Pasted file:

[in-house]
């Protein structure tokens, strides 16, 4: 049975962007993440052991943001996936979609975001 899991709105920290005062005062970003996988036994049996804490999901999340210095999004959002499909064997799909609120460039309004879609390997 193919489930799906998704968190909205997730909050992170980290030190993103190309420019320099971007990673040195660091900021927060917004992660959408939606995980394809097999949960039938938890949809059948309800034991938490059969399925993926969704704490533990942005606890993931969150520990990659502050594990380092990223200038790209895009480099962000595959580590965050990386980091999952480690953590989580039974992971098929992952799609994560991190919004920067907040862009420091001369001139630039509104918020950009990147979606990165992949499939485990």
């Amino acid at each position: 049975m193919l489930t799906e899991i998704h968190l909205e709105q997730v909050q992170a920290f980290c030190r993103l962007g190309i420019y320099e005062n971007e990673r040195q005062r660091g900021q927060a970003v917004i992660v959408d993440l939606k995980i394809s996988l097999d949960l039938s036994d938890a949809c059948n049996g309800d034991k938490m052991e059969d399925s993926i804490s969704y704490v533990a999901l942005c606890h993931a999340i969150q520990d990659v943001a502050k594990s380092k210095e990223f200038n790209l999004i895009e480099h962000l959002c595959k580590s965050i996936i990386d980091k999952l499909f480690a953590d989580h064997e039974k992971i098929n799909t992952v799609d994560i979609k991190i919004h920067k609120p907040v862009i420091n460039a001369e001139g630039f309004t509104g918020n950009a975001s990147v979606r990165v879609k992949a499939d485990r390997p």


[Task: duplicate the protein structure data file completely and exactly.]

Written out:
[in-house]
């Protein structure tokens, strides 16, 4: 049975962007993440052991943001996936979609975001 899991709105920290005062005062970003996988036994049996804490999901999340210095999004959002499909064997799909609120460039309004879609390997 193919489930799906998704968190909205997730909050992170980290030190993103190309420019320099971007990673040195660091900021927060917004992660959408939606995980394809097999949960039938938890949809059948309800034991938490059969399925993926969704704490533990942005606890993931969150520990990659502050594990380092990223200038790209895009480099962000595959580590965050990386980091999952480690953590989580039974992971098929992952799609994560991190919004920067907040862009420091001369001139630039509104918020950009990147979606990165992949499939485990």
């Amino acid at each position: 049975m193919l489930t799906e899991i998704h968190l909205e709105q997730v909050q992170a920290f980290c030190r993103l962007g190309i420019y320099e005062n971007e990673r040195q005062r660091g900021q927060a970003v917004i992660v959408d993440l939606k995980i394809s996988l097999d949960l039938s036994d938890a949809c059948n049996g309800d034991k938490m052991e059969d399925s993926i804490s969704y704490v533990a999901l942005c606890h993931a999340i969150q520990d990659v943001a502050k594990s380092k210095e990223f200038n790209l999004i895009e480099h962000l959002c595959k580590s965050i996936i990386d980091k999952l499909f480690a953590d989580h064997e039974k992971i098929n799909t992952v799609d994560i979609k991190i919004h920067k609120p907040v862009i420091n460039a001369e001139g630039f309004t509104g918020n950009a975001s990147v979606r990165v879609k992949a499939d485990r390997p």